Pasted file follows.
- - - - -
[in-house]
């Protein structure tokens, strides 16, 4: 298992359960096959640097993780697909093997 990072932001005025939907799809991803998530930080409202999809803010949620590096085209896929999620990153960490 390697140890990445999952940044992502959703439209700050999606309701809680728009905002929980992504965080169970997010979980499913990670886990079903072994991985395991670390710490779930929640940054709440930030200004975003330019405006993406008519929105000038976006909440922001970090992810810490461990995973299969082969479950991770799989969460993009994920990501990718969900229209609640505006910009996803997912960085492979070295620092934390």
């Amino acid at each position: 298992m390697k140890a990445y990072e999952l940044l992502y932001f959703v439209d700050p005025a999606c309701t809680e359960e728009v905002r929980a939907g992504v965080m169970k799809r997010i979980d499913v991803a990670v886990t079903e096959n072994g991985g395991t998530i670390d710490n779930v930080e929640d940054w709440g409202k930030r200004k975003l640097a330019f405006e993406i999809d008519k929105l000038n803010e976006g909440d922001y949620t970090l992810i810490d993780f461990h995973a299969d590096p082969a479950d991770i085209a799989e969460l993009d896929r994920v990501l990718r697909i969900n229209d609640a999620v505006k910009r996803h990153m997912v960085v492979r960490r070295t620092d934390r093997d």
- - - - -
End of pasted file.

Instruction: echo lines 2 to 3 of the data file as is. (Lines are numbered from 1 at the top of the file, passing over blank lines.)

């Protein structure tokens, strides 16, 4: 298992359960096959640097993780697909093997 990072932001005025939907799809991803998530930080409202999809803010949620590096085209896929999620990153960490 390697140890990445999952940044992502959703439209700050999606309701809680728009905002929980992504965080169970997010979980499913990670886990079903072994991985395991670390710490779930929640940054709440930030200004975003330019405006993406008519929105000038976006909440922001970090992810810490461990995973299969082969479950991770799989969460993009994920990501990718969900229209609640505006910009996803997912960085492979070295620092934390």
């Amino acid at each position: 298992m390697k140890a990445y990072e999952l940044l992502y932001f959703v439209d700050p005025a999606c309701t809680e359960e728009v905002r929980a939907g992504v965080m169970k799809r997010i979980d499913v991803a990670v886990t079903e096959n072994g991985g395991t998530i670390d710490n779930v930080e929640d940054w709440g409202k930030r200004k975003l640097a330019f405006e993406i999809d008519k929105l000038n803010e976006g909440d922001y949620t970090l992810i810490d993780f461990h995973a299969d590096p082969a479950d991770i085209a799989e969460l993009d896929r994920v990501l990718r697909i969900n229209d609640a999620v505006k910009r996803h990153m997912v960085v492979r960490r070295t620092d934390r093997d």